Mudpuppy Conservation Area consists of 1,404 acres in Ripley County at the end of Route BB. The primary purpose of the acquisition was to manage a rare mussel species that occurred in this stretch of the Little Black River.
Starting near the end of the 19th century the Grandin Mill extensively harvested pine in this area. An active sawmill was also located a few miles downstream from the area in the community of King Bee. Some of the bottomland forests were eventually cleared for agriculture and were growing corn and soybeans when purchased by the Department in 1988.
An important aquatic resource on Mudpuppy Conservation Area is the Little Black River. This 3.5 mile stretch of river has been designated an Outstanding State Water Resource by the Department of Natural Resources.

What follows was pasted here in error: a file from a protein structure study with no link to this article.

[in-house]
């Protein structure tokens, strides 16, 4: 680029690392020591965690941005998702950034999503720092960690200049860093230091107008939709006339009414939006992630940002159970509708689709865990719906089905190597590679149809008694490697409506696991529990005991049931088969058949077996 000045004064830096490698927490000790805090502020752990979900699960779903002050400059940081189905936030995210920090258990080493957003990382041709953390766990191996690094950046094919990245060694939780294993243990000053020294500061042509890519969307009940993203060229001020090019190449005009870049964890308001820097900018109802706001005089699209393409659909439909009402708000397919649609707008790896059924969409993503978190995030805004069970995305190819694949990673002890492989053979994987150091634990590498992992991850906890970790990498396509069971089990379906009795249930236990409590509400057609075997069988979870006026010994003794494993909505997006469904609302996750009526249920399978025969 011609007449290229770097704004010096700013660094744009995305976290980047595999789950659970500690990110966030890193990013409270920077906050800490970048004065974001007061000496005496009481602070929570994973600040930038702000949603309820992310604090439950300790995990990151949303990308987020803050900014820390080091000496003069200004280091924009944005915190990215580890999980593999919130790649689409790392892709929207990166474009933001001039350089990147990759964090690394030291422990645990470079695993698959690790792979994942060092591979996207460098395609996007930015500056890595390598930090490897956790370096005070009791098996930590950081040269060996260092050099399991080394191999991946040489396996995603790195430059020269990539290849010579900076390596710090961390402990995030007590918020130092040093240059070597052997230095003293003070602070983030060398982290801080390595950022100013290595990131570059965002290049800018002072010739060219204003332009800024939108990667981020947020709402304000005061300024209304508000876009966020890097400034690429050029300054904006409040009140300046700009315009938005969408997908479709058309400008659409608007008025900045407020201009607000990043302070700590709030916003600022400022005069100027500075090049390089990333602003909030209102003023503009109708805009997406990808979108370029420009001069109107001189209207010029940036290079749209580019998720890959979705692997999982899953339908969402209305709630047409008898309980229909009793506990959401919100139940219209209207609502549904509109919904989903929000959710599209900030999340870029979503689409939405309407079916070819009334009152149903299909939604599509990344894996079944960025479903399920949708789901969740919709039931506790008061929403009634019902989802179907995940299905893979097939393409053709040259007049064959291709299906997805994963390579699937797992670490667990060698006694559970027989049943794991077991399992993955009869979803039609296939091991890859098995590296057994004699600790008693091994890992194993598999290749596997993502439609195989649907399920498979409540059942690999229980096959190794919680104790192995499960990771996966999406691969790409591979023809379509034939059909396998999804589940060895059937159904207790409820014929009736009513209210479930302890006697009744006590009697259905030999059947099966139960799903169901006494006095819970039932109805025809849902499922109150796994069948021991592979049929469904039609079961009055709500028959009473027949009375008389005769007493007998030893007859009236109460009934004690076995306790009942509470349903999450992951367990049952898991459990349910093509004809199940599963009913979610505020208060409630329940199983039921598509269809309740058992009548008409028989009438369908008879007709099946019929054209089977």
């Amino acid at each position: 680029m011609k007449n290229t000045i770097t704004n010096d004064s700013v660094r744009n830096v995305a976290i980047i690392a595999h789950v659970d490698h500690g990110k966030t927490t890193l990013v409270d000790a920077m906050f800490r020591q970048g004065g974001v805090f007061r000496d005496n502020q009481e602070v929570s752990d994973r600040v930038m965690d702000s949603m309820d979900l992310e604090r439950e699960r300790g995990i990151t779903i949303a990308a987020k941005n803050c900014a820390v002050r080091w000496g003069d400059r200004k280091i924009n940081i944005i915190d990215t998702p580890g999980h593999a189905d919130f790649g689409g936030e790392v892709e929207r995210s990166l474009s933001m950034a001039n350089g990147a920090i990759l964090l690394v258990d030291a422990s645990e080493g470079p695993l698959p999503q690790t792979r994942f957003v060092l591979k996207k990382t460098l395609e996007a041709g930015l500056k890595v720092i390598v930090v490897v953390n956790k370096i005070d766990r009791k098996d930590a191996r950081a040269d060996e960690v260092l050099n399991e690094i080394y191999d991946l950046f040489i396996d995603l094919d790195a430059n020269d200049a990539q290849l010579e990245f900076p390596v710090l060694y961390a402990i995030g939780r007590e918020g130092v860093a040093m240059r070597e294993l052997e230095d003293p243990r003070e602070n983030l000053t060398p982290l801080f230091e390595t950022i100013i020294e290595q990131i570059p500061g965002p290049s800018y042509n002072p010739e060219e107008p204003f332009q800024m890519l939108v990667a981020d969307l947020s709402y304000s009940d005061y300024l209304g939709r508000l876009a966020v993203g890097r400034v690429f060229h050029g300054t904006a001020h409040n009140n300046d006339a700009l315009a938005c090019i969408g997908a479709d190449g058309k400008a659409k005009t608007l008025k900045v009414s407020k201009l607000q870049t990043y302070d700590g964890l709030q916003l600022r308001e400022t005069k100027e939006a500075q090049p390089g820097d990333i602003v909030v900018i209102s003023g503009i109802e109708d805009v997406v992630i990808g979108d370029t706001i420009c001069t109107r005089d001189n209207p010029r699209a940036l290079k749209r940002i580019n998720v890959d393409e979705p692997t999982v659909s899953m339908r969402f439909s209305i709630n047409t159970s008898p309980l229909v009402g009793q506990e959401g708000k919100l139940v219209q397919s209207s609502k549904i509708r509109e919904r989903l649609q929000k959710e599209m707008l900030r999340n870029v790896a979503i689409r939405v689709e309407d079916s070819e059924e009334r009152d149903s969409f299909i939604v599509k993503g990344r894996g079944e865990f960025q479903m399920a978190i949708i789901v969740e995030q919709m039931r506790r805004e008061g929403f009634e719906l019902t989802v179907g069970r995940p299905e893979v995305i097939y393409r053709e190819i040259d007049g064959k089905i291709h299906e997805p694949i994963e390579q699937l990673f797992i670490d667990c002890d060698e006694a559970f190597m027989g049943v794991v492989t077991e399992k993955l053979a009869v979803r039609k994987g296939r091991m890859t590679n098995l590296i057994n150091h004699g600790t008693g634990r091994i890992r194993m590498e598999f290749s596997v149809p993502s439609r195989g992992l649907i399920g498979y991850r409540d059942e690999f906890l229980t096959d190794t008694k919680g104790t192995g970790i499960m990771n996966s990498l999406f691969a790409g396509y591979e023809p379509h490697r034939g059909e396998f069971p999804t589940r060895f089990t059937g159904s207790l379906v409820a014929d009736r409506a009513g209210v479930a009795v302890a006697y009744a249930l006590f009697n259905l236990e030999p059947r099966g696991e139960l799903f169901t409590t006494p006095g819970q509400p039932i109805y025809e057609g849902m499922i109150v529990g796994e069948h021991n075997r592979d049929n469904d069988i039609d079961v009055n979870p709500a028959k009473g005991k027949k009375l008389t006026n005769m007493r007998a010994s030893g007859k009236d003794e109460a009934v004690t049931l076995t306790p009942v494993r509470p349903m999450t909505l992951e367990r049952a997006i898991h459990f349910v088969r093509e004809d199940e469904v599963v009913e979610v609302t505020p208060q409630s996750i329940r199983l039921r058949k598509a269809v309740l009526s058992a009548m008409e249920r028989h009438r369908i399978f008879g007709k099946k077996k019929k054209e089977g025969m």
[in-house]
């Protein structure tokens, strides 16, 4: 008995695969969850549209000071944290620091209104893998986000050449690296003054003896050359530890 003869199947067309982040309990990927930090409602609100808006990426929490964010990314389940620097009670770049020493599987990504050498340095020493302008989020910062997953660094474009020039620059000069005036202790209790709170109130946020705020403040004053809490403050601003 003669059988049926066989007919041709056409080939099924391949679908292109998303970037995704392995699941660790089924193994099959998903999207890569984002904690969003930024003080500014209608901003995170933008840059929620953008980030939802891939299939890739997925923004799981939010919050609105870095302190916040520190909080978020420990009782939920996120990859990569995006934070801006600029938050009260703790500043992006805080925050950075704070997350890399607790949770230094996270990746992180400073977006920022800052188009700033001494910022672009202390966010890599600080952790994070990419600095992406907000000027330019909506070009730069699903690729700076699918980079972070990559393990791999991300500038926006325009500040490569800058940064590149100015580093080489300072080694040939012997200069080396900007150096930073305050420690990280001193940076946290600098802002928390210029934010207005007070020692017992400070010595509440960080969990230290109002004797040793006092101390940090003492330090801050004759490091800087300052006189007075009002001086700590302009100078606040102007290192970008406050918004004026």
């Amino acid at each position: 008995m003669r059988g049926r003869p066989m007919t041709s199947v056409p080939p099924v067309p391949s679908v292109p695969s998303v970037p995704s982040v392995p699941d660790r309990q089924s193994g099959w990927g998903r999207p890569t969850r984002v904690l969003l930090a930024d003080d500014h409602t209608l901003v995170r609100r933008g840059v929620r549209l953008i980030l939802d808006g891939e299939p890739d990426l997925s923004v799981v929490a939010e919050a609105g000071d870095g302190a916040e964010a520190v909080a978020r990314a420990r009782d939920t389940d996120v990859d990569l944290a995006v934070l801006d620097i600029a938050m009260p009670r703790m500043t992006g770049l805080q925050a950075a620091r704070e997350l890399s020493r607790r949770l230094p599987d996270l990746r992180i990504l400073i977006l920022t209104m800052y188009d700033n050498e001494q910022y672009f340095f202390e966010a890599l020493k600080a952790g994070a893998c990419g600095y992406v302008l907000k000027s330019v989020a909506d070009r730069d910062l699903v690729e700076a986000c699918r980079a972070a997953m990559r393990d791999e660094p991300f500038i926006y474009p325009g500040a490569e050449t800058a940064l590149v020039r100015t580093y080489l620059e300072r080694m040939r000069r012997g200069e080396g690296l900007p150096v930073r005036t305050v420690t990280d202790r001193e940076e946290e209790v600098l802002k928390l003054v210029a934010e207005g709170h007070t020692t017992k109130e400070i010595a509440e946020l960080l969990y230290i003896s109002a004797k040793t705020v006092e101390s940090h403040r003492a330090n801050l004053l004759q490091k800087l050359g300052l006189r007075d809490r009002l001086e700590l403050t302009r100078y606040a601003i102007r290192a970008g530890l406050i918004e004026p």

Approximately 1,300 acres of Mudpuppy Conservation Area is forested. Two-hundred of these acres are old fields that have been planted or naturally regenerated in the last 10 years. Approximately 60% of the forested acres are upland forest. Common tree species in the uplands include white oak, black oak, Southern red oak, post oak, shortleaf pine, and mockernut hickory. The bottomlands have higher species diversity and include sugar maple, bitternut hickory, green ash, black walnut, sycamore, sweetgum, white oak, shumard oak and bur oak.